“Oh – Mrs Rutke!” said Mrs Knightley, “Where’s Elizabeth? Is she at dinner?”
“Yes, ma’am,” the tall, rather scary woman said, nodding.
“Oh!” said Mrs Knightley, looking put out. “Well.. this is Monica, a new student. Would you take her up to the first years’ dorm and settle her in, please?”
Mrs Rutke nodded shortly and motioned Monica to follow her out of the office.
Minutes later, Monica followed Mrs Rutke up the wide, timber staircase leading from the school’s main hallway. Her suitcase was fairly light – the rest of her luggage was due to arrive the next day – but still she struggled to lift it up the high, wide steps, as Mrs Rutke heedlessly walked before her.
Eventually they reached level floor again.
“This is your dorm,” said Mrs Rutke shortly.
The long, high-ceilinged room was lined with small cubicle-style rooms. The walls didn’t come close to reaching to the ceiling, and Monica envisioned high-beam style gymnastics competitions at midnight. Mrs Rutke either didn’t notice or ignored the sudden gleam in the small girl’s eyes. “Your room!” she announced, pushing open a plain, undecorated door.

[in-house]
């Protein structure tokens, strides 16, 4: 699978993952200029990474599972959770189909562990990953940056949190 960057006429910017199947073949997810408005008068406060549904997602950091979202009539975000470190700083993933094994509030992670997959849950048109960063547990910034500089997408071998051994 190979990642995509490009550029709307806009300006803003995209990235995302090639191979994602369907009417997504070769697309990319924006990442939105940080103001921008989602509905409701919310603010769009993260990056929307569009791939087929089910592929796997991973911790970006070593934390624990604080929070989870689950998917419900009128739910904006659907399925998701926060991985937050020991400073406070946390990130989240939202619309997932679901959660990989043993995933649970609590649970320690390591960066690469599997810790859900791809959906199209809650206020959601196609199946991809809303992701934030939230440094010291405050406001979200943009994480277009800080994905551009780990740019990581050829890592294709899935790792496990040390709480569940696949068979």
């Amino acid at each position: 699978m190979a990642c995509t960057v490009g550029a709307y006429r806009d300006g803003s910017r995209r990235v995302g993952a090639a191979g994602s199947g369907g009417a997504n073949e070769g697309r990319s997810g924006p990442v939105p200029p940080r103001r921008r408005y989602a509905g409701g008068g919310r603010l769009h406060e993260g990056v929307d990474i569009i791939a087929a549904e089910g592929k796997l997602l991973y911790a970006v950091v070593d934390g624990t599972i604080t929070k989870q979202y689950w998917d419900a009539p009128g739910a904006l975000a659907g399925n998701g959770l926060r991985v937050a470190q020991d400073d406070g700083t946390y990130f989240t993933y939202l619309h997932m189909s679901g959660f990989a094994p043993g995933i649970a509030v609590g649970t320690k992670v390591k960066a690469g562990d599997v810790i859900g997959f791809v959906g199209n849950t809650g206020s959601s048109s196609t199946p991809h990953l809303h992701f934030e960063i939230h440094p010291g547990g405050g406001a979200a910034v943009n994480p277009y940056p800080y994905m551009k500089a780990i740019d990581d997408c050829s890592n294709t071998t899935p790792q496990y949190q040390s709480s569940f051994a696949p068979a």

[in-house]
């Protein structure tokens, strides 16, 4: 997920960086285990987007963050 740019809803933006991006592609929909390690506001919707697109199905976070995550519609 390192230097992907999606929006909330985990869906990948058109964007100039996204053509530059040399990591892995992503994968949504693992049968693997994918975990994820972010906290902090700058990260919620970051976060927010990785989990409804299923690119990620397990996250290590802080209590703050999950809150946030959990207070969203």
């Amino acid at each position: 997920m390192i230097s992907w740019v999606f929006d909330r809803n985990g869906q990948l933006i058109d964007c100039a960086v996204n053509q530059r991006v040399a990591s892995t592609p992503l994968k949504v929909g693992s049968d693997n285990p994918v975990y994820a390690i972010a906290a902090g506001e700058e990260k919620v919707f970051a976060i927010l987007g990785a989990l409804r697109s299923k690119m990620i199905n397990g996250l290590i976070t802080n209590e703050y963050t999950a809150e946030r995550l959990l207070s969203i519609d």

Monica entered hesitantly. It was more pleasant than she’d expected – light pink walls, a timber bed, a small desk and student chair, and a window. She craned her neck to see the view, but could see only darkness. She put down her suitcase and turned to thank the brusque teacher, but she’d already vanished with a gruff “Goodnight!” Monica sighed. This was a weird place. She didn’t like it in the slightest – it wasn’t anything like the books she’d read. She had a horrible suspicion that the school felt much the same way about her, too. She crept into bed, forgetting her toothbrushing and pyjamas, and fell asleep.
Monica was woken by someone shaking her shoulder.
“Goodness gracious, girl, is this where you’ve been?” demanded a someone.
Monica opened her eyes. A blonde, round-faced woman looked down at her with kind exasperation.
“We’ve been looking all over for you!” the woman told her severely, somehow managing to avoid sounding at all severe, “I wasn’t looking forward to telling your parents we’d lost you, that’s for sure!”
Monica frowned, confused. Obviously she should have gone somewhere or done something after she’d been shown to her room… but what? Where? The confusion and the strange surroundings got the best of her – a couple of tears escaped her eyes.
“There there love, it’s not so bad!” clucked the blonde stranger. “You’re found, and after all, you’re nowhere you shouldn’t be! Now” she said, turning businesslike, “who showed you up here? One of the girls, was it?”
“Mrs Rutke,” Monica said, and sniffed.